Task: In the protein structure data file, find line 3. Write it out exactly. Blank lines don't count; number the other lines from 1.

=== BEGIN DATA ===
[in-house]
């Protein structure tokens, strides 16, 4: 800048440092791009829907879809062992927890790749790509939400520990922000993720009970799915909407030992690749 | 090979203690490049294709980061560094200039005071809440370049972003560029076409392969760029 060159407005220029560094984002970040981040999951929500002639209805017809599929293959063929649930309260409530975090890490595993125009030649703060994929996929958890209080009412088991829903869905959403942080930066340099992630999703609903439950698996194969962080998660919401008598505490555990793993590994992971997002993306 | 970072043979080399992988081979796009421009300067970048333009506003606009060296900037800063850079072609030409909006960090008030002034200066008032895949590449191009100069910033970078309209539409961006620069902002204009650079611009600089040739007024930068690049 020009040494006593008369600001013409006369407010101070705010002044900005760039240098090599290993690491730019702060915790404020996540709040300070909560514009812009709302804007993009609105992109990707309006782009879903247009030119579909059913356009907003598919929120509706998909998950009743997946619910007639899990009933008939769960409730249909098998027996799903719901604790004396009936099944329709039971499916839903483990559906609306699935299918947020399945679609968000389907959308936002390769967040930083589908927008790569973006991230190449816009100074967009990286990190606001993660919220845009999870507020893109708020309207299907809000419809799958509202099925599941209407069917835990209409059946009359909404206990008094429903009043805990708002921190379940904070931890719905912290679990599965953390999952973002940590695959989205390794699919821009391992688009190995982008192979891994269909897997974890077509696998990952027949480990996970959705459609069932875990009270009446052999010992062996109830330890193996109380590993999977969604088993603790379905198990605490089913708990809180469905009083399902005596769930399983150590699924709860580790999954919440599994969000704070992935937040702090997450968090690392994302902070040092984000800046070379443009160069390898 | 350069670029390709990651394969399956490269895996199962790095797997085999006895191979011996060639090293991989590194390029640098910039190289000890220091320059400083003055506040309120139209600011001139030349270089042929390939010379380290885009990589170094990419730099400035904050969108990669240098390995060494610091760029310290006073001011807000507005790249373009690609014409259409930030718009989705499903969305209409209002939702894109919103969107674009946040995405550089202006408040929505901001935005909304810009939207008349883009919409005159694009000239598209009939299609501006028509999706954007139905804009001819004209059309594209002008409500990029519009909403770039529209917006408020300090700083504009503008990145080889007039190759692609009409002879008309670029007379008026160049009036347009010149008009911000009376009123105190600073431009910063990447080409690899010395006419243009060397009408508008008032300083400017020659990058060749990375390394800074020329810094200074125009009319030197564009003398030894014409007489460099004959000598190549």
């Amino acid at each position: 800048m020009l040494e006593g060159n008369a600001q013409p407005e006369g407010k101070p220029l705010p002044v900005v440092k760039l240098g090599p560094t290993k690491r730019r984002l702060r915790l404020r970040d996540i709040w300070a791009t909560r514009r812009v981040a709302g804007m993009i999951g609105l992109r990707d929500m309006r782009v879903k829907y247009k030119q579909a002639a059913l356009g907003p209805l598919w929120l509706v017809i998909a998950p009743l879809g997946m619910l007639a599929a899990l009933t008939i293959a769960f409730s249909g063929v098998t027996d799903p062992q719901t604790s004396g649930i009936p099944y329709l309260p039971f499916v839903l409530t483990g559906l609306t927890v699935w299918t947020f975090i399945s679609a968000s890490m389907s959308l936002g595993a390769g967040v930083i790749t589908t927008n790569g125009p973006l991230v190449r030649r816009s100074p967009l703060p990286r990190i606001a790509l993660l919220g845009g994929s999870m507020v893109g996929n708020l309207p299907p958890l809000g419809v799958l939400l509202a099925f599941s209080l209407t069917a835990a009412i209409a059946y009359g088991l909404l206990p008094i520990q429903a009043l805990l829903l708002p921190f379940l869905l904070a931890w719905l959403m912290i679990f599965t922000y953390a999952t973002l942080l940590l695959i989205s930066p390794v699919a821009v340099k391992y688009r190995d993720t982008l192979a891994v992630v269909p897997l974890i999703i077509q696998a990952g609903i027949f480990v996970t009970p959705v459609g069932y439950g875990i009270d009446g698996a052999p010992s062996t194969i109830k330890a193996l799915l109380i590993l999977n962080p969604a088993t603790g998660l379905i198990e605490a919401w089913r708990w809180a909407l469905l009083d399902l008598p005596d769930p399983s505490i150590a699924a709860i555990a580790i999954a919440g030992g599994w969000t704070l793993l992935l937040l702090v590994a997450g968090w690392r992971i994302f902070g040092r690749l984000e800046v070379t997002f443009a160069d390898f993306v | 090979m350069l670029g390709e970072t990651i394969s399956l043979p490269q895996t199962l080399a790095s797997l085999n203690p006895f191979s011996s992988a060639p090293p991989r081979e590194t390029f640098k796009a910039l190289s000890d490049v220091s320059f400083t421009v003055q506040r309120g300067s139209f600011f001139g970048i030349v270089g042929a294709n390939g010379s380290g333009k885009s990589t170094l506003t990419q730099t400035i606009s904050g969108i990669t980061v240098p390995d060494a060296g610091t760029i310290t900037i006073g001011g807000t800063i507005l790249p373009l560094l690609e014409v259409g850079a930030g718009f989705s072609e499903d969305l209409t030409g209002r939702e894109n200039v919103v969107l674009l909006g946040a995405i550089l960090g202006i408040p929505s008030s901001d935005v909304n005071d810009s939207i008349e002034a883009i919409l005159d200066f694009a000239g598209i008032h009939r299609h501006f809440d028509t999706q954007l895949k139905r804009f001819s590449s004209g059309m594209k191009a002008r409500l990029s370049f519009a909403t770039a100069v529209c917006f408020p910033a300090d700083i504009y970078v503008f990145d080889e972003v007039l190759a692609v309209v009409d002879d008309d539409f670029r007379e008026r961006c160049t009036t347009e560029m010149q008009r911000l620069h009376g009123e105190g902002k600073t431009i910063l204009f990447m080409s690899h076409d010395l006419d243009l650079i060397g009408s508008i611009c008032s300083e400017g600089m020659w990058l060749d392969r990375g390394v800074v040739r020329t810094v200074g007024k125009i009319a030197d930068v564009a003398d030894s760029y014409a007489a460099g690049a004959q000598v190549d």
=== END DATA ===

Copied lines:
């Amino acid at each position: 800048m020009l040494e006593g060159n008369a600001q013409p407005e006369g407010k101070p220029l705010p002044v900005v440092k760039l240098g090599p560094t290993k690491r730019r984002l702060r915790l404020r970040d996540i709040w300070a791009t909560r514009r812009v981040a709302g804007m993009i999951g609105l992109r990707d929500m309006r782009v879903k829907y247009k030119q579909a002639a059913l356009g907003p209805l598919w929120l509706v017809i998909a998950p009743l879809g997946m619910l007639a599929a899990l009933t008939i293959a769960f409730s249909g063929v098998t027996d799903p062992q719901t604790s004396g649930i009936p099944y329709l309260p039971f499916v839903l409530t483990g559906l609306t927890v699935w299918t947020f975090i399945s679609a968000s890490m389907s959308l936002g595993a390769g967040v930083i790749t589908t927008n790569g125009p973006l991230v190449r030649r816009s100074p967009l703060p990286r990190i606001a790509l993660l919220g845009g994929s999870m507020v893109g996929n708020l309207p299907p958890l809000g419809v799958l939400l509202a099925f599941s209080l209407t069917a835990a009412i209409a059946y009359g088991l909404l206990p008094i520990q429903a009043l805990l829903l708002p921190f379940l869905l904070a931890w719905l959403m912290i679990f599965t922000y953390a999952t973002l942080l940590l695959i989205s930066p390794v699919a821009v340099k391992y688009r190995d993720t982008l192979a891994v992630v269909p897997l974890i999703i077509q696998a990952g609903i027949f480990v996970t009970p959705v459609g069932y439950g875990i009270d009446g698996a052999p010992s062996t194969i109830k330890a193996l799915l109380i590993l999977n962080p969604a088993t603790g998660l379905i198990e605490a919401w089913r708990w809180a909407l469905l009083d399902l008598p005596d769930p399983s505490i150590a699924a709860i555990a580790i999954a919440g030992g599994w969000t704070l793993l992935l937040l702090v590994a997450g968090w690392r992971i994302f902070g040092r690749l984000e800046v070379t997002f443009a160069d390898f993306v | 090979m350069l670029g390709e970072t990651i394969s399956l043979p490269q895996t199962l080399a790095s797997l085999n203690p006895f191979s011996s992988a060639p090293p991989r081979e590194t390029f640098k796009a910039l190289s000890d490049v220091s320059f400083t421009v003055q506040r309120g300067s139209f600011f001139g970048i030349v270089g042929a294709n390939g010379s380290g333009k885009s990589t170094l506003t990419q730099t400035i606009s904050g969108i990669t980061v240098p390995d060494a060296g610091t760029i310290t900037i006073g001011g807000t800063i507005l790249p373009l560094l690609e014409v259409g850079a930030g718009f989705s072609e499903d969305l209409t030409g209002r939702e894109n200039v919103v969107l674009l909006g946040a995405i550089l960090g202006i408040p929505s008030s901001d935005v909304n005071d810009s939207i008349e002034a883009i919409l005159d200066f694009a000239g598209i008032h009939r299609h501006f809440d028509t999706q954007l895949k139905r804009f001819s590449s004209g059309m594209k191009a002008r409500l990029s370049f519009a909403t770039a100069v529209c917006f408020p910033a300090d700083i504009y970078v503008f990145d080889e972003v007039l190759a692609v309209v009409d002879d008309d539409f670029r007379e008026r961006c160049t009036t347009e560029m010149q008009r911000l620069h009376g009123e105190g902002k600073t431009i910063l204009f990447m080409s690899h076409d010395l006419d243009l650079i060397g009408s508008i611009c008032s300083e400017g600089m020659w990058l060749d392969r990375g390394v800074v040739r020329t810094v200074g007024k125009i009319a030197d930068v564009a003398d030894s760029y014409a007489a460099g690049a004959q000598v190549d």